In the first few days we settled in with her, then she was able to take time off.
We first visited the university town of Oxford and were impressed with all the history and the historic college buildings.
We then went “overseas” to France and settled into a small hotel which was very close to the Arc de Triomphe. Among the many notable buildings we visited were the Eiffel Tower, The Louvre, the Hotel des Invalides (where Napoleon’s coffin lies), the Chateau de Versailles, and the Notre Dame Cathedral. On visiting the cathedral, we joined a queue which we believed was to get inside. Our mistake; it was a queue to climb the tower! And so, after climbing 263 steps, I was exhausted. Nevertheless, it was an outstanding view of Paris. On climbing down again, Cathy shouted me a much deserved beer.
We next flew to Barcelona where we were overwhelmed by the architecture and artwork of Gaudi. The highlight was a visit to the Sagrada Familia Cathedral. It had been in the course of erection for many decades and looked like it was still decades from completion. It is the most magnificent cathedral I have ever seen.
In Barcelona we experienced difficulty with the language and in finding a suitable restaurant. In fact, English was not generally spoken and it just was not possible to read a menu. It was all guesswork. At one café we thought we had ordered cooked potatoes with our meal and were presented with a packet of chips. The imagined meat was a queer presentation of small fishy smelling objects, which on a later interpretation, turned out to be “cockles” as in “Cockles and muscles Ahoy, Ahoy …oh”. They tasted terrible!
The next move was a flight to Ireland. We landed in Dublin and hired a car, which Cathy had difficulty in even getting started. A lady walked past wearing a “Dublin Airport” uniform. When asked a question she gave a typical Irish answer “I’m not in today”. Only in Ireland!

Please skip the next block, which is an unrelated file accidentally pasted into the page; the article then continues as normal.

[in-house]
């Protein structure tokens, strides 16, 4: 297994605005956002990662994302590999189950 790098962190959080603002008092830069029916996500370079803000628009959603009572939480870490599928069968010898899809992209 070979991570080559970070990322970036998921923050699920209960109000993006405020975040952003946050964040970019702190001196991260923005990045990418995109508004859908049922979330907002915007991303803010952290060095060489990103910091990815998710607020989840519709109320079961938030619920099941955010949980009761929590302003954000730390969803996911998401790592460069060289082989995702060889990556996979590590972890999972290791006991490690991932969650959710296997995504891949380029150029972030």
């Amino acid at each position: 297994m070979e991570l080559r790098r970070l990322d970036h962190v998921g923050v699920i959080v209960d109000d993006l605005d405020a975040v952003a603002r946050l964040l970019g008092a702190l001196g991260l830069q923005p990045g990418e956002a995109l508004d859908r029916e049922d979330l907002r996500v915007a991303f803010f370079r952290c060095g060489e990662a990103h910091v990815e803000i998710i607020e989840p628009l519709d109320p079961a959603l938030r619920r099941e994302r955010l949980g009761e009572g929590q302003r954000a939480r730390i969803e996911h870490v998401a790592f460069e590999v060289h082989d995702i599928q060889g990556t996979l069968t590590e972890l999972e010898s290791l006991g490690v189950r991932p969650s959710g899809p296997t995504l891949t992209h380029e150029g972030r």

We travelled north to Belfast, then to Londonderry, or “Derry” as it is generally known. We saw the many murals and the monument to “Bloody Sunday”. It was an eerie feeling and I kept looking over my shoulder, fearful of the IRA, as we were encroaching on their territory. We visited many little hamlets and the majestic Giant’s Causeway. We finally settled in a comfy B&B in Portrush.
After dinner we visited a local pub and had a Guinness. We were advised that there would be more activity at another near-by pub where the students visited, so we went there and came up with a surprise for Cathy. Dad didn’t finish a beer! The students were all drinking a beer called Harp, and I’m afraid I couldn’t stomach it.
We then went back to Dublin and flew out to Heathrow, then back to Cathy’s little flat in Windsor.
All in all, a wonderful sojourn!